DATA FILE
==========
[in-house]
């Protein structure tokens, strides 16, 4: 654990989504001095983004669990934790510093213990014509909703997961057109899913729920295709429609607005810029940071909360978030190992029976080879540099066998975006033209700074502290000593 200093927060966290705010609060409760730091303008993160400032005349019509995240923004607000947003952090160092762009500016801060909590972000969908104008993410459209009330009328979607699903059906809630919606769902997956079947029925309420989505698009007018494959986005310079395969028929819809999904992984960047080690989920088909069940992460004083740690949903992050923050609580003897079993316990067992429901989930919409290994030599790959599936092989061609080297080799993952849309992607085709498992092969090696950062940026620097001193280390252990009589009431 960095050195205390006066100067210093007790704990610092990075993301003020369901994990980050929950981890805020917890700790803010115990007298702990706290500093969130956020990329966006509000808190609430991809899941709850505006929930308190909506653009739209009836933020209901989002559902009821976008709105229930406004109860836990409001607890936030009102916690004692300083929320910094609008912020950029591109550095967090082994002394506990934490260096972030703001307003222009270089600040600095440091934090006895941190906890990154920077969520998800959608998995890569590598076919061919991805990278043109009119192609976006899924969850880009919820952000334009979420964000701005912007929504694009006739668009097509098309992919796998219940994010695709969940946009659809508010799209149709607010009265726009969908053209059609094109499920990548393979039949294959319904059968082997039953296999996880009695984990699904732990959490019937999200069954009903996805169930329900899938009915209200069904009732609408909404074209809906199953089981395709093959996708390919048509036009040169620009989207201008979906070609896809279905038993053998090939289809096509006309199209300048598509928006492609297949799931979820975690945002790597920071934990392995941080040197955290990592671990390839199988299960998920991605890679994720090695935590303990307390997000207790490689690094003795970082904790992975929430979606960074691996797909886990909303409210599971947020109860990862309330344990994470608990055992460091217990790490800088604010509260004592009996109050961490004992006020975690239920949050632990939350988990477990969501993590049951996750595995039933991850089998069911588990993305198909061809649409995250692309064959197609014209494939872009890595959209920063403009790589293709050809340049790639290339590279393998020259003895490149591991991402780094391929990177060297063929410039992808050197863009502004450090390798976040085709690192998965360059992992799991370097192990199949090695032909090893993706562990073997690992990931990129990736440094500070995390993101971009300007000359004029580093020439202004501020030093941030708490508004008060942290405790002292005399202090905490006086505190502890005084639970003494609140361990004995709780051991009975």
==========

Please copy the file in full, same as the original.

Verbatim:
[in-house]
């Protein structure tokens, strides 16, 4: 654990989504001095983004669990934790510093213990014509909703997961057109899913729920295709429609607005810029940071909360978030190992029976080879540099066998975006033209700074502290000593 200093927060966290705010609060409760730091303008993160400032005349019509995240923004607000947003952090160092762009500016801060909590972000969908104008993410459209009330009328979607699903059906809630919606769902997956079947029925309420989505698009007018494959986005310079395969028929819809999904992984960047080690989920088909069940992460004083740690949903992050923050609580003897079993316990067992429901989930919409290994030599790959599936092989061609080297080799993952849309992607085709498992092969090696950062940026620097001193280390252990009589009431 960095050195205390006066100067210093007790704990610092990075993301003020369901994990980050929950981890805020917890700790803010115990007298702990706290500093969130956020990329966006509000808190609430991809899941709850505006929930308190909506653009739209009836933020209901989002559902009821976008709105229930406004109860836990409001607890936030009102916690004692300083929320910094609008912020950029591109550095967090082994002394506990934490260096972030703001307003222009270089600040600095440091934090006895941190906890990154920077969520998800959608998995890569590598076919061919991805990278043109009119192609976006899924969850880009919820952000334009979420964000701005912007929504694009006739668009097509098309992919796998219940994010695709969940946009659809508010799209149709607010009265726009969908053209059609094109499920990548393979039949294959319904059968082997039953296999996880009695984990699904732990959490019937999200069954009903996805169930329900899938009915209200069904009732609408909404074209809906199953089981395709093959996708390919048509036009040169620009989207201008979906070609896809279905038993053998090939289809096509006309199209300048598509928006492609297949799931979820975690945002790597920071934990392995941080040197955290990592671990390839199988299960998920991605890679994720090695935590303990307390997000207790490689690094003795970082904790992975929430979606960074691996797909886990909303409210599971947020109860990862309330344990994470608990055992460091217990790490800088604010509260004592009996109050961490004992006020975690239920949050632990939350988990477990969501993590049951996750595995039933991850089998069911588990993305198909061809649409995250692309064959197609014209494939872009890595959209920063403009790589293709050809340049790639290339590279393998020259003895490149591991991402780094391929990177060297063929410039992808050197863009502004450090390798976040085709690192998965360059992992799991370097192990199949090695032909090893993706562990073997690992990931990129990736440094500070995390993101971009300007000359004029580093020439202004501020030093941030708490508004008060942290405790002292005399202090905490006086505190502890005084639970003494609140361990004995709780051991009975």